Evaluation of the effectiveness of a macrolide antibiotic on reduction of respiratory pathogens in 12-day and 21-day weaned pigs
L. Kirk Clark, DVM, PhD; Ching C. Wu, DVM, PhD; William G. Van Alstine, DVM, PhD; Kay E. Knox
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Objective: To determine the effect of a new feed-grade antibiotic (tilmicosin) on Mycoplasma hyopneumoniae-challenged pigs and to determine whether the M. hyopneumoniae status of pigs weaned at 21 days, when tilmicosin is used, would be similar to the M. hyopneumoniae status of piglets weaned at 12 days. Additionally, the effect of tilmicosin on other respiratory pathogens in all treated pigs was assessed.
Methods: Fifty commercial pigs were randomly allocated to five treatment groups. Three groups were weaned when 12 days old and were either 1) challenged with M. hyopneumoniae and treated with tilmicosin (CEW treated), 2) challenged but not treated with tilmicosin (CEW untreated), or 3) left untreated and unchallenged (EW controls). Two groups were weaned when 21 days old, were not challenged with M. hyopneumoniae, and were either treated (LW treated) or not treated (LW controls) with tilmicosin. Some of the pigs in all treatment groups developed clinical signs similar to those of Haemophilus parasuis and were treated with penicillin for 3 consecutive days immediately before the two groups of the early-weaned pigs were challenged. Weight gain for each pig was measured as the difference in weight between 12 and 56 days of age. The presence of respiratory disease was measured by the number of pigs observed coughing each day and by lung lesion scores at necropsy. Pigs were euthanized when 56 days old and examined for the presence of M. hyopneumoniae, Actinobacillus pleuropneumoniae, H. parasuis, Pasteurella multocida, Streptococcus suis, and Bordetella bronchiseptica. Additionally, sera of all pigs were assessed for the presence of M. hyopneumoniae and A. pleuropneumoniae when pigs were 12 and 56 days old.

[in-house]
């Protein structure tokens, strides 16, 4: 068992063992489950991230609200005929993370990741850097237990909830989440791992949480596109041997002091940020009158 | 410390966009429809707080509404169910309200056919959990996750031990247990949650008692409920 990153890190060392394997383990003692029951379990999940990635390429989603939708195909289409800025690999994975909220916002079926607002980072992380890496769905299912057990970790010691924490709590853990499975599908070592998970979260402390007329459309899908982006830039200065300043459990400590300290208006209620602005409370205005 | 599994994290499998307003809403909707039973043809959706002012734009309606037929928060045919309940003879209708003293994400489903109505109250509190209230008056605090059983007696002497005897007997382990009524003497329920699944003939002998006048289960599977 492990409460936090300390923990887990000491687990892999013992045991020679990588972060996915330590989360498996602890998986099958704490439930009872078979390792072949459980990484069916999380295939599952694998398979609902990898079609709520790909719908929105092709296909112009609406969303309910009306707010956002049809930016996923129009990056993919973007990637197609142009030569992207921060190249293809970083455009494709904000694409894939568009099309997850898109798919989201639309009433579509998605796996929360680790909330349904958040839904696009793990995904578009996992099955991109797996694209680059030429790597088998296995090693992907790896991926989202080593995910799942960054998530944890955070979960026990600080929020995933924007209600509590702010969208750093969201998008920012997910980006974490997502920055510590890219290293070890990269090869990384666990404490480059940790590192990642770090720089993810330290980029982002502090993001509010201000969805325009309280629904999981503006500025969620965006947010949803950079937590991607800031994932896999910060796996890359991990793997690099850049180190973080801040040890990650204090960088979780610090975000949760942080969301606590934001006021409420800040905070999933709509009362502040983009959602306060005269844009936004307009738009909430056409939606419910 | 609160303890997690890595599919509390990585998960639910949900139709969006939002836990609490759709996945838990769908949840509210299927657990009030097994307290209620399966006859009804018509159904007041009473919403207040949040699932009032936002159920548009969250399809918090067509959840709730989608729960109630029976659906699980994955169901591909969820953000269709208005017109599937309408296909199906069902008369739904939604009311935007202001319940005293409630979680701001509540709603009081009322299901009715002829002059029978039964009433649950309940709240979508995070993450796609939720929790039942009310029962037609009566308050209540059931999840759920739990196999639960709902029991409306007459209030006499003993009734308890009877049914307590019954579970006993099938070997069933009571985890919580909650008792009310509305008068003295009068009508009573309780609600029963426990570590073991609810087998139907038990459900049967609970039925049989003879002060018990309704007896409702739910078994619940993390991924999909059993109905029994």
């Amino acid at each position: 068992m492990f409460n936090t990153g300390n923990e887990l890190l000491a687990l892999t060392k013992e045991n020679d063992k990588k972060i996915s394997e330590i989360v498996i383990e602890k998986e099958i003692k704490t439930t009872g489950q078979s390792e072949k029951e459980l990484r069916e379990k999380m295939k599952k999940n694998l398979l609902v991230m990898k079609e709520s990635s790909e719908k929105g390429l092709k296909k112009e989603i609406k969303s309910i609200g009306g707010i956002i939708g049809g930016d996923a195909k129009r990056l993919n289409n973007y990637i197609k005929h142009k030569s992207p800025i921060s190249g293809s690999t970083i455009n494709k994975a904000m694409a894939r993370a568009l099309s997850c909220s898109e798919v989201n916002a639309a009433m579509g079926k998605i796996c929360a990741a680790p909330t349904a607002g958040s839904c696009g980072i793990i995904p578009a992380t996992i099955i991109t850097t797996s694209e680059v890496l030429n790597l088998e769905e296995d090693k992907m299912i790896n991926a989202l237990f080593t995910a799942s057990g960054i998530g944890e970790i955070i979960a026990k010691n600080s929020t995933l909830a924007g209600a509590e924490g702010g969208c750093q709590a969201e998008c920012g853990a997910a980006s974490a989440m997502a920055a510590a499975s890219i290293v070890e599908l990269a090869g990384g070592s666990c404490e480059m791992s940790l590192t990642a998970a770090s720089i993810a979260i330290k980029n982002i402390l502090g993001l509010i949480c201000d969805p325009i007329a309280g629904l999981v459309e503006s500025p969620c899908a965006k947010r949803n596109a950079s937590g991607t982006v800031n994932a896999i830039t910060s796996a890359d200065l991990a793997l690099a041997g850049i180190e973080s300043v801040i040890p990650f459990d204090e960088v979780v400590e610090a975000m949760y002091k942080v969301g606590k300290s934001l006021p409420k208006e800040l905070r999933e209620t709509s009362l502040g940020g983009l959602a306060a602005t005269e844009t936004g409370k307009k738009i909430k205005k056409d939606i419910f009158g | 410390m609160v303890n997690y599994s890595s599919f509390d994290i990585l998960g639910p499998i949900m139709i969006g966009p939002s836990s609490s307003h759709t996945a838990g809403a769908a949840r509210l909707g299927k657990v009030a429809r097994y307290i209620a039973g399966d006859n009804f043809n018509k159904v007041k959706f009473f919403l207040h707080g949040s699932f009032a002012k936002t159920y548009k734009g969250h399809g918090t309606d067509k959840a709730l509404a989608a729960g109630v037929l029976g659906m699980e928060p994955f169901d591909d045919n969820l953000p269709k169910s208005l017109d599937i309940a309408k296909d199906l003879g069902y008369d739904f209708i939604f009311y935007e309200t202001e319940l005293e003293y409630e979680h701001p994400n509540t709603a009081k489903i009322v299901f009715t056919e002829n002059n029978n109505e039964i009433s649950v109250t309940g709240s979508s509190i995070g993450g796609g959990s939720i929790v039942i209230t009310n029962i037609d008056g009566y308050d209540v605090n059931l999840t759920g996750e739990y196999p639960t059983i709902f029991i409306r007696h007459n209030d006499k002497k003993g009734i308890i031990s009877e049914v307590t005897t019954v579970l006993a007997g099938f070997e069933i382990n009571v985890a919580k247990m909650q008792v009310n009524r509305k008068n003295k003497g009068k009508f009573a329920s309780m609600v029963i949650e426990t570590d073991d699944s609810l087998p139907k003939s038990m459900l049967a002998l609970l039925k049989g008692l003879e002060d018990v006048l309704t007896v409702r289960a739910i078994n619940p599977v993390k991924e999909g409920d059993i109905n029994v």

Results: Growth rates of the different groups of pigs were unaffected by tilmicosin. Tilmicosin reduced (P <.01) the coughing in the CEW treated pigs. Although the lung lesion scores of the CEW treated pigs were not significantly lower than those in the CEW untreated group (P >.05), tilmicosin did appear to delay the onset of the infection during the course of the treatment. Actinobacillus pleuropneumoniae, B. bronchiseptica, and P. multocida were not isolated from tissues of any of the pigs. Four of the seven pigs from which S. suis was isolated were from the LW control group, whereas S. suis was not isolated from any of the LW treated pigs. Haemophilus parasuis was isolated at necropsy from 26 of the pigs in this trial: 19 of 20 LW pigs and seven of 30 early-weaned pigs. Within weaning age groups, tilmicosin did not influence the rate of isolation of H. parasuis. Pigs in all five groups were seropositive to A. pleuropneumoniae when 12 days old, but titers declined during the experiment. Two of the ten LW control pigs seroconverted to M. hyopneumoniae during the experiment, whereas none of the LW treated or EW control pigs seroconverted.
Implications: Tilmicosin did not reduce lesions of mycoplasmal pneumonia when added to the feed of CEW treated pigs. Tilmicosin delayed onset of coughing and thus probably delayed the development of lung pathology while it was fed to CEW treated pigs. Tilmicosin reduced S. suis colonization and M. hyopneumoniae seroconversion in LW pigs.
Keywords: Mycoplasma hyopneumoniae, early weaning, tilmicosin
Cite as: Clark LK, Wu CC, Van Alstine WG, et al. Evaluation of the effectiveness of a macrolide antibiotic on reduction of respiratory pathogens in 12-day and 21-day weaned pigs. J Swine Health Prod 1998;6(6):257-262.
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